Malware can force air-gapped computers in Faraday cages to leak data

Secrets stored on air-gapped computers inside Faraday cages are about as secure as data can be, but they’re not immune to new techniques developed by cyber security researchers at Isreal's Ben Gurion University of the Negev.

The researchers today released new papers describing two malware prototypes, Magento and Odini, which exploit the magnetic field emitted by a CPU to leak secrets. 

Faraday cages can prevent electromagnetic waves from escaping an enslosure, however magnetic radiation generated by CPUs at a the low frequency can still pass through metal mesh or plates. That's why, as they note, a compass will still work in a Faraday cage.

The Odini malware is capable of controlling these magnetic fields by regulating the workload of the CPU cores, which in turn makes it possible to control the CPU’s power consumption and the magnetic field it generates. Overloading the CPU with calculations will, for example, cause it consume more power and generate a stronger magnetic field.  

“Arbitrary data can be modulated and transmitted on top of the magnetic emission and received by a magnetic receiver (’bug’) placed nearby,” they write. 

“We developed a fine-grained approach, in which we control the workload of each of the CPU core independently from the other cores,” they explain later. “Regulating the workload of each core separately enables greater control of the magnetic field generated."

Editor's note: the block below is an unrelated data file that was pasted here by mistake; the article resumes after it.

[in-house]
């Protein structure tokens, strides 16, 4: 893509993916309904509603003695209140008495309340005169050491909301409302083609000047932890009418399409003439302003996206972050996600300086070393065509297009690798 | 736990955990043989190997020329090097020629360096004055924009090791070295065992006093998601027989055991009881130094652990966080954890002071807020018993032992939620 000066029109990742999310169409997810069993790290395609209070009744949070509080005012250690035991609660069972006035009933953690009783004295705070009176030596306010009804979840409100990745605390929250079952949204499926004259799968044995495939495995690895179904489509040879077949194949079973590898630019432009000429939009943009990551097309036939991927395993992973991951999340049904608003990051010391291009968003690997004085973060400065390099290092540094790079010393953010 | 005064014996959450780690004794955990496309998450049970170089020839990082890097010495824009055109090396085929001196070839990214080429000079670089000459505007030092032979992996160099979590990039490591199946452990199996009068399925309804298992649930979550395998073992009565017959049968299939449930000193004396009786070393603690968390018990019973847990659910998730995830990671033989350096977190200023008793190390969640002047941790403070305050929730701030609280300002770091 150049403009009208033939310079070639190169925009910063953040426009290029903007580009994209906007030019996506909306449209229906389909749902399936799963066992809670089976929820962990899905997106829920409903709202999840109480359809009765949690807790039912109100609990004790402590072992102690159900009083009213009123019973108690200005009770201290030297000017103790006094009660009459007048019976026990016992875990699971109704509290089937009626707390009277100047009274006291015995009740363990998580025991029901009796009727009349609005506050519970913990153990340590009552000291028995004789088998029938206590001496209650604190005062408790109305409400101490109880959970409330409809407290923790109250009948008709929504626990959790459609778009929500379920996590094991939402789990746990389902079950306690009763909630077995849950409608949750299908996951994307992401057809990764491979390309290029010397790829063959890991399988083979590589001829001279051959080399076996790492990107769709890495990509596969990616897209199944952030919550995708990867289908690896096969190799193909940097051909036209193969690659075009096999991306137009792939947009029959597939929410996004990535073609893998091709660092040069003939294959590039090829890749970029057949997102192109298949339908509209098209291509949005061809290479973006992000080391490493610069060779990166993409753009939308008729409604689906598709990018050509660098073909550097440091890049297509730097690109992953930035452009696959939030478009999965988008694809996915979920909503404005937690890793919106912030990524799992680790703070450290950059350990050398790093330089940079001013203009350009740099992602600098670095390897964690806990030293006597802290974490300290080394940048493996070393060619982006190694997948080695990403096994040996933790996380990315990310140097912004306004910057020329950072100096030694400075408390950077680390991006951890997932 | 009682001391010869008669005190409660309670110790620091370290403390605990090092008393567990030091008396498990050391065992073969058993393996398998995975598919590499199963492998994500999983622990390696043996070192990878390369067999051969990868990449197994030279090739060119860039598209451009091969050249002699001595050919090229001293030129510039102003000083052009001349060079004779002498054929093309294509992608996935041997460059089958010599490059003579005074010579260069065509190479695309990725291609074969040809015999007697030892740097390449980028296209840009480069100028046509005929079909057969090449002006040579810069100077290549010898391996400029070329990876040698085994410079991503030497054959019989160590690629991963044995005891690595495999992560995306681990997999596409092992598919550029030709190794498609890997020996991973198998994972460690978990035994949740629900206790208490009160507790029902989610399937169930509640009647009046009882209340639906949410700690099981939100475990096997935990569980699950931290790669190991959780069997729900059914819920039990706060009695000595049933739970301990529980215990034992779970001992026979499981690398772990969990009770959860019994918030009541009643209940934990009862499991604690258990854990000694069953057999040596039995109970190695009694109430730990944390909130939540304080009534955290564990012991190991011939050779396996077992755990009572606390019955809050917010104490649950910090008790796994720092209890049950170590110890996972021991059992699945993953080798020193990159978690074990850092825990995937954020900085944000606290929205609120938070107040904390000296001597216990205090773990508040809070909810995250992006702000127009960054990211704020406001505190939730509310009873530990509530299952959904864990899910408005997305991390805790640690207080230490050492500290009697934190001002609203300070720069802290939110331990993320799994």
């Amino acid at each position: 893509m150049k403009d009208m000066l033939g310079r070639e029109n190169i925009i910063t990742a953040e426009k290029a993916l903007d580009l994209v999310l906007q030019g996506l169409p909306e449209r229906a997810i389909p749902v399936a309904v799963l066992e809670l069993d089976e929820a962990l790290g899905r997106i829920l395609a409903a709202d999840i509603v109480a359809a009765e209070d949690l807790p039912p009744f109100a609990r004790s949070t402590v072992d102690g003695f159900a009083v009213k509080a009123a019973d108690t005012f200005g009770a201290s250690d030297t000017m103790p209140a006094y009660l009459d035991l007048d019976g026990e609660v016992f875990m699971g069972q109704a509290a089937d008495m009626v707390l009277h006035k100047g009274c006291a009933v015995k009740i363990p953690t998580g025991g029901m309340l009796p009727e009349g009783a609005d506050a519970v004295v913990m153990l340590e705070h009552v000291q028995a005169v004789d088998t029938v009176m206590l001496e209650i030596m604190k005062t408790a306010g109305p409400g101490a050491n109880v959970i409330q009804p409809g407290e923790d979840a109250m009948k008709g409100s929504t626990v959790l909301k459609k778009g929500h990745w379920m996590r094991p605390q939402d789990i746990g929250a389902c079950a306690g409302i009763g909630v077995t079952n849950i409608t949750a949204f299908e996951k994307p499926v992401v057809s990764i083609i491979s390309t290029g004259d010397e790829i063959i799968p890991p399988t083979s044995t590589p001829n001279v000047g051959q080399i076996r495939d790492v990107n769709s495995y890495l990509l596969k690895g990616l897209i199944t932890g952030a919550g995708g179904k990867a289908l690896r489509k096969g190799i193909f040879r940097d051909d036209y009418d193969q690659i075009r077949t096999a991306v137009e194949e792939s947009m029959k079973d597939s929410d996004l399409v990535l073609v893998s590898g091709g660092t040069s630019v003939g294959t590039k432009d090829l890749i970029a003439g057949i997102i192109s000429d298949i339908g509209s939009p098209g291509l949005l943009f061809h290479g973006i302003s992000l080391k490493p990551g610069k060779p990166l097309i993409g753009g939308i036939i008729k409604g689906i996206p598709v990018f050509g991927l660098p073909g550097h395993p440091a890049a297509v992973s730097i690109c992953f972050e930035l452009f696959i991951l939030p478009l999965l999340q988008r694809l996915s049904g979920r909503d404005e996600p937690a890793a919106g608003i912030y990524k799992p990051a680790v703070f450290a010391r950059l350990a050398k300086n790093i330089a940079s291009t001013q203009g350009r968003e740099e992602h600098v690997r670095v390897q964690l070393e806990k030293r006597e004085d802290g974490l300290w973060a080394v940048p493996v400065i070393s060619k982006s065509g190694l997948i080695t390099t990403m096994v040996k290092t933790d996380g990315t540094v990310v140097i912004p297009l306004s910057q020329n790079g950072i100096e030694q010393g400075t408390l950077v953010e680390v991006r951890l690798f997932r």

The malware doesn’t need special privileges to work and can do its work successfully from within an isolated VM on the target machine. 

Odini, the more powerful of the two, relies on magnetic receivers and can extract data a rate of 40 bits per second from a distance of 100 to 150cm. 

Magneto, which uses a different technique, could be launched from an infected smartphone and extracts data at 2 bits per second but needs to be within 12 centimeters from the target. 

Defending against these attacks is tricky. Antivirus, intrusion detection systems, and intrusion prevention systems, would likely suffer from a high rate of false alarms, the researchers note. 

Alternatively, a well-resourced organization could build a room constructed of ferromagnetic plates, but this is expensive and bulky. 

One approach that would work and is cost effective is the magnetic equivalent of signal jamming, which relies on commercially available magnetic field generators that can generate magnetic field far more powerful than that of a CPU, allowing it to override the CPU’s magnetic signals. 


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